So much for that exercise. New SSE2 code:
53000 microseconds spent scoring hands /
( 128662 relevant hands *
13 possible arrangements to score ) =
32 ns per score calculation =
64 clock cycles
Old branching code:
58000 microseconds spent scoring hands / ( 128662 * 13 scores ) = 69 clock cycles.
Also, unfortunately, the scoring is only taking about 1/3rd to 1/2 of the total time spent evaluating the set of undominated hand arrangements.
In the example above, 184300 microseconds evaluating 13 arrangements vs. 10M hands =
53000 microseconds scoring hands + 131300 microseconds comparing cards for overlap.
131300 microseconds / 10M hands =
13 ns per comparison =
26 clock cycles (including loop)
Check: 26 cycles * 10M hands + 64 cycles * 13 arrangements * 128662 relevant hands = 367 * 10^6 clocks = 184 ms.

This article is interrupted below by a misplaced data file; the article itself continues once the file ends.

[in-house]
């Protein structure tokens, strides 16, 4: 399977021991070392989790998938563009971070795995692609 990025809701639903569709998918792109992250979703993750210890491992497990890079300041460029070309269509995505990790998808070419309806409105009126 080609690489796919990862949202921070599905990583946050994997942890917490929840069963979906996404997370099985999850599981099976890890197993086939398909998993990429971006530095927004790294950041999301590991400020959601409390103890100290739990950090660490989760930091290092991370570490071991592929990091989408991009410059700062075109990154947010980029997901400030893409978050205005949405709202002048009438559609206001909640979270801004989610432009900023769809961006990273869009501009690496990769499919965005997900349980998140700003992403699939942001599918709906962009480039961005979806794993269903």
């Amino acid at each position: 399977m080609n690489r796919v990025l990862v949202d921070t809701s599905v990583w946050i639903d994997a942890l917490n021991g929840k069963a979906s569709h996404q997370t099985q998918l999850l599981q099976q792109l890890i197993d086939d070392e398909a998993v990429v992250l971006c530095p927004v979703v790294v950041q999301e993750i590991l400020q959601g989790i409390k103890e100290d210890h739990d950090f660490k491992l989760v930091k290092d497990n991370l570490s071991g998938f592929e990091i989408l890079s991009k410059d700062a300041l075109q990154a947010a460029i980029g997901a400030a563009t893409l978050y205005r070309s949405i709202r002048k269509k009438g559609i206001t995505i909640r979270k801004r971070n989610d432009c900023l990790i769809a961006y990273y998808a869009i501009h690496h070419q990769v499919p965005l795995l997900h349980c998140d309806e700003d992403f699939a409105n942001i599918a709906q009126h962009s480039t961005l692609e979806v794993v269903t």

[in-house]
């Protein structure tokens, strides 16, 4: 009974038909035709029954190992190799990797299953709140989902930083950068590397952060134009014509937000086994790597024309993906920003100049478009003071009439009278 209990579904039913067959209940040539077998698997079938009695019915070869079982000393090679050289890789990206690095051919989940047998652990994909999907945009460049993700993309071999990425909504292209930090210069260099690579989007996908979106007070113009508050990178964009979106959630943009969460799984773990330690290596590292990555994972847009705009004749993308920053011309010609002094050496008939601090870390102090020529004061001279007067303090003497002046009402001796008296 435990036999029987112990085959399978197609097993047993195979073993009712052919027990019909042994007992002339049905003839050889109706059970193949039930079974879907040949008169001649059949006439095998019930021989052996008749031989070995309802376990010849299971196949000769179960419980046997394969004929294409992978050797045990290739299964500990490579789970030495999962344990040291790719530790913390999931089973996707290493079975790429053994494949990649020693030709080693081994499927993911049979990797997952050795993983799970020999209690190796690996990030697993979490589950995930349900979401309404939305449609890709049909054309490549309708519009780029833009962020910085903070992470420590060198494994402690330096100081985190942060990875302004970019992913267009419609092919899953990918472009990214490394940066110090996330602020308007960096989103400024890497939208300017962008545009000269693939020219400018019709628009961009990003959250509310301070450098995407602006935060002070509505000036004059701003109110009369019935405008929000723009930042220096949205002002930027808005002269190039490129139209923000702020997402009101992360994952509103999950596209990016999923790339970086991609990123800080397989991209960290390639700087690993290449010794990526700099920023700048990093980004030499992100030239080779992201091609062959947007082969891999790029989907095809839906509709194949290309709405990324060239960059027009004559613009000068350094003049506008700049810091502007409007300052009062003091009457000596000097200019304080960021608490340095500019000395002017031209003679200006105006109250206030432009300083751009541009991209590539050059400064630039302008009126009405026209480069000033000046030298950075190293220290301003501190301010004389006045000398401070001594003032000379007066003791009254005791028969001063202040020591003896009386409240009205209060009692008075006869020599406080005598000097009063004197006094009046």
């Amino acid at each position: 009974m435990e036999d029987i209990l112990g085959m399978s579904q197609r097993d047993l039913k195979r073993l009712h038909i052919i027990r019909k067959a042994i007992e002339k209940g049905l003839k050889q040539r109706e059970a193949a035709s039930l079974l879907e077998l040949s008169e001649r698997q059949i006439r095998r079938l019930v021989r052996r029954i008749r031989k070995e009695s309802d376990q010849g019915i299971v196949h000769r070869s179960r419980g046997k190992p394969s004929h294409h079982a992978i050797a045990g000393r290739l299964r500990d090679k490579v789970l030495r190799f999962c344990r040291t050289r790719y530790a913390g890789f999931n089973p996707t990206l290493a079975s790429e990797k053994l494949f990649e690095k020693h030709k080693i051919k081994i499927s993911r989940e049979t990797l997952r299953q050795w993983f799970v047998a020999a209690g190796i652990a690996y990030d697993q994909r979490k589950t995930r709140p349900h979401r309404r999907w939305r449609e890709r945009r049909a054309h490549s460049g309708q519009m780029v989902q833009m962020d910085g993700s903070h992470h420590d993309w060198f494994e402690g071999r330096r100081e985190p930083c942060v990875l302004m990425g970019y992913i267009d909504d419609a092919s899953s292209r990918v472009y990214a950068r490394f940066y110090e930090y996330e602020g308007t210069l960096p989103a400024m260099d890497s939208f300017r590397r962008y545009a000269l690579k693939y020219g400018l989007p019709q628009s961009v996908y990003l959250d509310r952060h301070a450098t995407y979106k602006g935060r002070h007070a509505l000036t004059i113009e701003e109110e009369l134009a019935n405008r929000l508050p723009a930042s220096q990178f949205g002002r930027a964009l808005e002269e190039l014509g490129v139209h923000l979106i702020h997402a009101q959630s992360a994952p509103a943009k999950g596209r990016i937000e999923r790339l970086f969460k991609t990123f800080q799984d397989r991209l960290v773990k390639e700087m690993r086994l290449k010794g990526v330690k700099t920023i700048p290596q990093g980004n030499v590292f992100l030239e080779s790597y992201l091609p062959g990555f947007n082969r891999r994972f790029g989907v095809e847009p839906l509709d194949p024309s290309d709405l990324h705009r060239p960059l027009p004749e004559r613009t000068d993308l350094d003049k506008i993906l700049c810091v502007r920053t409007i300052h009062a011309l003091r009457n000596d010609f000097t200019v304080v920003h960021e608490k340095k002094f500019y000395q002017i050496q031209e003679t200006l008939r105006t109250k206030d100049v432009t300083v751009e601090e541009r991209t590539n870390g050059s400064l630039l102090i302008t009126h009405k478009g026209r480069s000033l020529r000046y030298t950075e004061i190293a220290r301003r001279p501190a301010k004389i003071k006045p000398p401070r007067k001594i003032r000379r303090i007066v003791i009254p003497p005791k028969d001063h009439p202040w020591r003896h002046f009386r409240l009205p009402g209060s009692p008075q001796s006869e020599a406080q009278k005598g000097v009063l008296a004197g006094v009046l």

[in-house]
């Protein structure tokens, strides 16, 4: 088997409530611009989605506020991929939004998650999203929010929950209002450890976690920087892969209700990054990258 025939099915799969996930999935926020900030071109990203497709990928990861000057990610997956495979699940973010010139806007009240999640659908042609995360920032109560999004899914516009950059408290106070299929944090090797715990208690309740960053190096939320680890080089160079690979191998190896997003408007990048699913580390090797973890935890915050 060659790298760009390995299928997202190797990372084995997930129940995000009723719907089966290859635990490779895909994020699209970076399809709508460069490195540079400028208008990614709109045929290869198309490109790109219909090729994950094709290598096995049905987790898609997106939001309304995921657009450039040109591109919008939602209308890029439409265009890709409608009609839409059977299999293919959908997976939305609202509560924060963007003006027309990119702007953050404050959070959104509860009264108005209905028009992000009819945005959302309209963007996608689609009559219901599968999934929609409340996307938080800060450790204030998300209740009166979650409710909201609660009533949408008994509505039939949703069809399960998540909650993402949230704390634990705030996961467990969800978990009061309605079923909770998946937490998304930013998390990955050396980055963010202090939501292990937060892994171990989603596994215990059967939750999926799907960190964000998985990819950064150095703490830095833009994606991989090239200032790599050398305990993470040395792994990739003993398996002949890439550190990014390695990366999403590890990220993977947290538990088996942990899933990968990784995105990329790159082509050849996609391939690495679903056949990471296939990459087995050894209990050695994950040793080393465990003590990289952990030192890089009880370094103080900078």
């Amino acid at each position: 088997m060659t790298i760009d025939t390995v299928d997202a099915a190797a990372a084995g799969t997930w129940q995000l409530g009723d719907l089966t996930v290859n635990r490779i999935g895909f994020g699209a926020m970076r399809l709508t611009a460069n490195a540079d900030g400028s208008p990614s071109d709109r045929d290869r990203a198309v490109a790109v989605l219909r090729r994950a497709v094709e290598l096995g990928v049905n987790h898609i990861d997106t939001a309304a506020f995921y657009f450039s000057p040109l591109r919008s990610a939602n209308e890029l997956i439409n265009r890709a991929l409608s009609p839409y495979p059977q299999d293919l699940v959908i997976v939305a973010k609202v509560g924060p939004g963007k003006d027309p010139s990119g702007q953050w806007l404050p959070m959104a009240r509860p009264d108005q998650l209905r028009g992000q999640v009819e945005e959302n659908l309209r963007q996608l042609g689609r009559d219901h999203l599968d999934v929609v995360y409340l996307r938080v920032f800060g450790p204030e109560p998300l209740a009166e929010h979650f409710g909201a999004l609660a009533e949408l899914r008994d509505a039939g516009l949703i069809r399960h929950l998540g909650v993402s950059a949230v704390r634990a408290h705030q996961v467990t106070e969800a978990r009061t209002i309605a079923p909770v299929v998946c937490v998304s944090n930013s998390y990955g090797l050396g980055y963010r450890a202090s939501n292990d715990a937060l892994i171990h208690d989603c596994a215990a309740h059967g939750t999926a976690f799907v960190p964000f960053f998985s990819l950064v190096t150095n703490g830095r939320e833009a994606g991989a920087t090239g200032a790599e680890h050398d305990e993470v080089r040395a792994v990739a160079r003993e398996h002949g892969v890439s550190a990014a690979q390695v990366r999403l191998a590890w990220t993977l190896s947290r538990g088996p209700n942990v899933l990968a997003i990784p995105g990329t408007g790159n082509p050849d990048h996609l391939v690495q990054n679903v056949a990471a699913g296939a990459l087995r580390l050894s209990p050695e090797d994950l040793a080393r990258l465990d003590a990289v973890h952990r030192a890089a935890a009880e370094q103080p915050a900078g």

I can probably shave off a few cycles here, but there aren't huge gains yet to be had. 26 cycles seems like a lot, but we're trashing both the L1 and L2 cache with 10M hands so I think
memory bandwidth becomes the main issue.
Perhaps I can make more aggressive use of SIMD. We could look for overlap in two hands at once in a 128-bit register. We also could maybe score four possible arrangements at once. Comparing front, middle, and back in parallel + converting that into a score turned out to be a big pain, but doing front, middle, and back serially for four hands at once should be much more straightforward.